Curtiss-Wright       North American             Westinghouse Electric
                     Paramount Publix
General Electric Company                        Woolworth
The stock market
         The Smoot-Hawley Tariff
   In 1930 Congress raised tariffs dramatically
   This measure helped make the depression
    worse than it would have been otherwise:
       Domestic exporters were hurt
       European countries, which were more
        dependent on exports than the U.S., suffered
        even more
       Tariff revenues failed to reach expected levels
       Although domestic agriculture and industry were
        shielded somewhat from competition, these
        benefits were limited.
     GDP during the Depression
   The 1920’s were boom times in the U.S.:
    steady increases in real GDP
   Then GDP began to fall
       9% in 1930
       another 8% in 1931
       another 14% in 1932
       another 2% in 1933
       by 1939, GDP was barely above 1929 level
   GDP sharply higher during World War II
    because of war spending
                 Unemployment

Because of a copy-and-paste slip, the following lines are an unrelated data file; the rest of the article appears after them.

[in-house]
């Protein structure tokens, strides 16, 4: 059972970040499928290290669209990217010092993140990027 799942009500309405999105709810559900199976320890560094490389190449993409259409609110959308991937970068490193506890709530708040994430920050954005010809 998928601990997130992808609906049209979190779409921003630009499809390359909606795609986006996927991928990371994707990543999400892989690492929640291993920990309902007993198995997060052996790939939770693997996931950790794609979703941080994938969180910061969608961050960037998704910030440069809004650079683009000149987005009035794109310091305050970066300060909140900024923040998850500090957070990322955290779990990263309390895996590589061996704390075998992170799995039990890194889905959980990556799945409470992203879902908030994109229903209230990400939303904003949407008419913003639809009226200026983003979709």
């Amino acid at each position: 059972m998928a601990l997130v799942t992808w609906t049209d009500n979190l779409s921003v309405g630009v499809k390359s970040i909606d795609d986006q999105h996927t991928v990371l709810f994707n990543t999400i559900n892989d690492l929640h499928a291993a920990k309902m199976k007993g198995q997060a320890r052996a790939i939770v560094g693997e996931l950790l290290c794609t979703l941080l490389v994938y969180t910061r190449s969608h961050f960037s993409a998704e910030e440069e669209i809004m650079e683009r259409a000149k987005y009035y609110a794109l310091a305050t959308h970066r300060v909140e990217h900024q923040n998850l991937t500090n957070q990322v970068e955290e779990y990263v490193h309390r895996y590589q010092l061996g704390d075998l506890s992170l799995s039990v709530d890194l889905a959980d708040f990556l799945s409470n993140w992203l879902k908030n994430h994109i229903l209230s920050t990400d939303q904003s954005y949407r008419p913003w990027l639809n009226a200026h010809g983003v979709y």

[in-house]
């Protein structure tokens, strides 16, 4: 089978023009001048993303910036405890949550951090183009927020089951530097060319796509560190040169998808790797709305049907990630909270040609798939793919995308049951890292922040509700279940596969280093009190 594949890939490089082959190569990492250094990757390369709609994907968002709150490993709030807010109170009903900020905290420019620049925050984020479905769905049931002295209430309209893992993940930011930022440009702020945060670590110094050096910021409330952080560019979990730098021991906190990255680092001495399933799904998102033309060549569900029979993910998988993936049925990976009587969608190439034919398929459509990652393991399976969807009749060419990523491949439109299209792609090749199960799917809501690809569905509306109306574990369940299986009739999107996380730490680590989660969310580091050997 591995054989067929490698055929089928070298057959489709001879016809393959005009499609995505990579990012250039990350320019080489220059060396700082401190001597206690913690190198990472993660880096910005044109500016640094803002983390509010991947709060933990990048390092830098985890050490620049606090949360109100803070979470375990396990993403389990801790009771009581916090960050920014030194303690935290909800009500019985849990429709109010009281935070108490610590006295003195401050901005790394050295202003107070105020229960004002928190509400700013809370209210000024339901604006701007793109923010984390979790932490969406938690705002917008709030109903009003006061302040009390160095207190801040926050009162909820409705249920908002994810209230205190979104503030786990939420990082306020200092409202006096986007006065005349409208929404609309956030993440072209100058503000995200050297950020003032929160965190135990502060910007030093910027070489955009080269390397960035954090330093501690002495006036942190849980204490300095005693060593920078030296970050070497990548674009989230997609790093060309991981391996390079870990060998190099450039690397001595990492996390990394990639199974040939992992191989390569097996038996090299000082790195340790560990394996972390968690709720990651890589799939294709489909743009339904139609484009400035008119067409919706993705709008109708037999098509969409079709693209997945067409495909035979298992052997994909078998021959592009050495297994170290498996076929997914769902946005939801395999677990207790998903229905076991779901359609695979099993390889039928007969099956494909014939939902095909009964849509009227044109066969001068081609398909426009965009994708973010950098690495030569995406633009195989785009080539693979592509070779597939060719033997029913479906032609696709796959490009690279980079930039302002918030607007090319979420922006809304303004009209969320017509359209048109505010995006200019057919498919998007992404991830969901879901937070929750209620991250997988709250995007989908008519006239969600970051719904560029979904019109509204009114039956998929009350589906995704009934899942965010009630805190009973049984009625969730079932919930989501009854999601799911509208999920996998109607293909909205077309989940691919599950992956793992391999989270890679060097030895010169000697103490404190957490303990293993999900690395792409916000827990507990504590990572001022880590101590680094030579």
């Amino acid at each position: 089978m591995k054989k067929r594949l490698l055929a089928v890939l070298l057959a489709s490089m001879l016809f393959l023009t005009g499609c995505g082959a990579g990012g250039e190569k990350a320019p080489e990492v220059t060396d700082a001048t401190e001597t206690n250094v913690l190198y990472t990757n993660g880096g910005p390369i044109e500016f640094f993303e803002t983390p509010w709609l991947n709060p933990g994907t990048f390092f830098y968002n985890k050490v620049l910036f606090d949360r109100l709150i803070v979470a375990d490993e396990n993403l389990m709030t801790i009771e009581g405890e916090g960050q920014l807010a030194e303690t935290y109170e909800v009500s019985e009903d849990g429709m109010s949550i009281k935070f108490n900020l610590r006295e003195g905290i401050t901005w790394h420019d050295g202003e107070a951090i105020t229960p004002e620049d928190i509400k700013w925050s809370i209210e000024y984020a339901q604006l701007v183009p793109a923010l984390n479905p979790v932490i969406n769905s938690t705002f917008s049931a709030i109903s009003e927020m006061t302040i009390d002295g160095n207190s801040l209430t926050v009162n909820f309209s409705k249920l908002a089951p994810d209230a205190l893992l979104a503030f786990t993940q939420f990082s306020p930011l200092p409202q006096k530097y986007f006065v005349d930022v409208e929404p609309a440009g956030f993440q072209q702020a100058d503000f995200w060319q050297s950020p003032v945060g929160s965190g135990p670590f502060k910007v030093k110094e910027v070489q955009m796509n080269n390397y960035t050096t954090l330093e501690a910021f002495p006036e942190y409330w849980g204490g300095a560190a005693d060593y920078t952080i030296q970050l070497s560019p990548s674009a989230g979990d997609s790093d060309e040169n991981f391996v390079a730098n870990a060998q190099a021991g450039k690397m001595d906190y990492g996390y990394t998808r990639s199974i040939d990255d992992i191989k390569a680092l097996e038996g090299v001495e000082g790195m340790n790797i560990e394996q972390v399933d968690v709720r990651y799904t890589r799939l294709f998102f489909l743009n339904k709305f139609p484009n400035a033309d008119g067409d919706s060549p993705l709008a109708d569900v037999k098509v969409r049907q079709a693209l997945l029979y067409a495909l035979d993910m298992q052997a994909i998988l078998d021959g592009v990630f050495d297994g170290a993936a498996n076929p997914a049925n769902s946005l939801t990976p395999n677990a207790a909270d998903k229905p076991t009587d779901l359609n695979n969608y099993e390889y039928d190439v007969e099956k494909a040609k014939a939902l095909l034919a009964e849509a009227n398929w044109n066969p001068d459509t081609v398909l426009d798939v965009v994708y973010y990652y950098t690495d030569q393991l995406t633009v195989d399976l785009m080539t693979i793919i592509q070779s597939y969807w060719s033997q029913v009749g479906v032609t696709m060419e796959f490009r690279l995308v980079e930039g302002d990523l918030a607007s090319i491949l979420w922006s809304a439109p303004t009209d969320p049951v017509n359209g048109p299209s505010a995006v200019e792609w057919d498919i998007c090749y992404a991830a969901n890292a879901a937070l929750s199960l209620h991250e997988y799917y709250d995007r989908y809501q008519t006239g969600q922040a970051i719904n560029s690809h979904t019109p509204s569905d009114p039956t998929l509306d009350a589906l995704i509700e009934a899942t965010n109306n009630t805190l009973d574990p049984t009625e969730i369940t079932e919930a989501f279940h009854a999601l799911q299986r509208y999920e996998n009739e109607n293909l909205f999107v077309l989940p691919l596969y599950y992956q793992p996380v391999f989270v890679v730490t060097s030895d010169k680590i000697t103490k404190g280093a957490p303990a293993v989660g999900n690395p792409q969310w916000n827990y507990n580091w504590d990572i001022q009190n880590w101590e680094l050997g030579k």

   Unemployment was severe, reaching 25% of
    the labor force (10% in 2009)
       Falling wage rates could have reduced
        unemployment
       Hoover “jawboned” business leaders about
        keeping wage rates up
       Roosevelt got legislation passed to give unions
        special privileges
             The money supply
   The Fed allowed the M2 to decline by 33%
       They may not have had good data
   The market could have adjusted to a lower
    money supply with falling prices and wages
   Legislation and jawboning kept prices and
    wages from falling enough to restore
    equilibrium
                  Bank failures
   Over 9,000 banks failed during the Great
    Depression. Depositors lost some or all of
    their money.
   No banks failed in Canada
       Strong nationwide banks in Canada; prohibition